Will Merkel yield to Tsipras’s demands?
On January 25, 2015, Alexis Tsipras lead the left-wing Syriza party to a sweeping victory in Greece’s general election, only missing 2 seats from forming a majority government. The new Prime Minister has promised to “give the Greeks back their dignity” by abandoning austerity and seeking mutually beneficial solutions with their creditors to address their 175% debt issue.  Though this may be appealing to the Greeks who to this day can feel the consequences of the 2008 global financial crisis and see foreign-loans as the cause of their misfortunes, its creditors have mixed feelings about the implications of Tsipras’s policies on Europe.
So what exactly does Syriza mean by mutually beneficial solutions? The Syriza party has sworn to fix the 25% unemployment and a 50% youth unemployment, and relieve the Greeks with a plan that will approximately cost €11.3billion. The question is who and how will Tsipras fund his promises when it carries a colossal debt and is bounded by the Troika’s (European Commission, European Central Bank and the International Monetary Fund) demands to cut spending. Tsipras has explicitly demanded the Troika to write off Greece’s debt in a conference that mirrored the London Debt Conference of 1953 where Germany’s post-War debt sharply decreased to allow it to breath. Moreover, he wants Germany to repay a loan from the Nazi occupation of Greece that is worth €11 billion today. The mere fact he recently honoured the 200 communist that were imprisoned in the Haidari concentration camp under Nazi occupation in Greece signalled a symbolic resistance to Germany’s physical and economic oppression of the past and present. Essentially, Tsipras have morphed Angela Merkel into a pro-austerity dominatrix who is keeping Greece from growth.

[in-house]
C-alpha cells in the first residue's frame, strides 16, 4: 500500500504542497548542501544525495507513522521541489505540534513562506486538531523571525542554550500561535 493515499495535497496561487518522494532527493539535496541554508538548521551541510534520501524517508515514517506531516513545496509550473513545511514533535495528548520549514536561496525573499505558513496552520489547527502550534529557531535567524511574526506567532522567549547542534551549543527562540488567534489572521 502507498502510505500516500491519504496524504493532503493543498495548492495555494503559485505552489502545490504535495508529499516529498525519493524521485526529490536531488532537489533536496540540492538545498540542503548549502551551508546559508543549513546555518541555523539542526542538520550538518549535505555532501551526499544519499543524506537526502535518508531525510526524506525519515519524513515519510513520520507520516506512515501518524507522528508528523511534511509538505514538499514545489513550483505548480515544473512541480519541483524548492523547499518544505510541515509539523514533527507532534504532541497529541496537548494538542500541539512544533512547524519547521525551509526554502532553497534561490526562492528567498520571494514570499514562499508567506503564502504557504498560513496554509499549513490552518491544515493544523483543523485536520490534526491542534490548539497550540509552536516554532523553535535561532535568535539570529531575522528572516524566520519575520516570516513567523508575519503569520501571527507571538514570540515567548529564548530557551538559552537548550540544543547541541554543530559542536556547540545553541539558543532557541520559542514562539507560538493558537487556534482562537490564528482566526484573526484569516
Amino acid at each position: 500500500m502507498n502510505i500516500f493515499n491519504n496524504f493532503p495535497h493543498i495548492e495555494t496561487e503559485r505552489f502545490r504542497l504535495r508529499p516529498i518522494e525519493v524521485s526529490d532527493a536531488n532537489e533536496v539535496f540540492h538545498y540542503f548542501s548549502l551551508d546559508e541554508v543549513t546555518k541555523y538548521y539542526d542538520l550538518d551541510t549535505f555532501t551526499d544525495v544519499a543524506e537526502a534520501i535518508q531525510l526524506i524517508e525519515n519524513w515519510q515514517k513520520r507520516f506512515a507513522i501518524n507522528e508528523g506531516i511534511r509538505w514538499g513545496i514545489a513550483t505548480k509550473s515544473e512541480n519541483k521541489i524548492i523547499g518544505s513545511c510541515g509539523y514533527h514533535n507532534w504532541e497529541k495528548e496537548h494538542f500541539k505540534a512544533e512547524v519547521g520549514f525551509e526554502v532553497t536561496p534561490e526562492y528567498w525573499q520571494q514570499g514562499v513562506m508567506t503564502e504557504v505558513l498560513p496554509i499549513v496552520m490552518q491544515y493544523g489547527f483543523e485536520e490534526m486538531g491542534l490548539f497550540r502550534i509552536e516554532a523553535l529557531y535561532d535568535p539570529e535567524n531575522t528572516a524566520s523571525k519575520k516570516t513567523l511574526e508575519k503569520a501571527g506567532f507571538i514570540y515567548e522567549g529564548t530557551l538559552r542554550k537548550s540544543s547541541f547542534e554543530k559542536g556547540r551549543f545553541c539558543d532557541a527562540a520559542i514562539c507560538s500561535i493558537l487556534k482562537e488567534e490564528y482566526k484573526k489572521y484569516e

Though his campaign has created a great amount of hype in Europe, it is unlikely Merkel will give in to a debt write-off that could cost the EU and Germany €62 billion (the bill of the Greece loan). If Germany’s economy shrinks by 5%, this could translate to hundreds of thousands of Germans loosing their job and causing internal political unrest. Furthermore, Merkel has witnessed the positive impact of austerities for Ireland, Portugal and Spain, and perhaps it will too with Greece given enough time. These rehabilitating countries expressed that Tsipras should not be granted an exception just because “he screams the loudest.” Second, some would rather have the “weakest link” be eliminated from the Eurozone than having to undermine austerity and reform policies. In fact Merkel and her Finance Minister Wolfgang Schäuble have confidence the euro can survive Greek exit without serious upheaval. The German government has shown little anxiety over the matter while the world media have fictionalized Tsipras as the saviour of Greece and put the microscope on Merkel to reach a conclusion. Even if Greece does exit the EU, there are other countries that seek to become members of the EU. For example, when Lithuania was accepted the beginning of the year, Lithuanians took onto the streets to celebrate its membership in the EU. In essence, EU would still remain as legitimate if not more than before if Greece exits. This would illustrate the “chain theory” where the elimination of weakest out of the chain of countries would strengthen the entire system.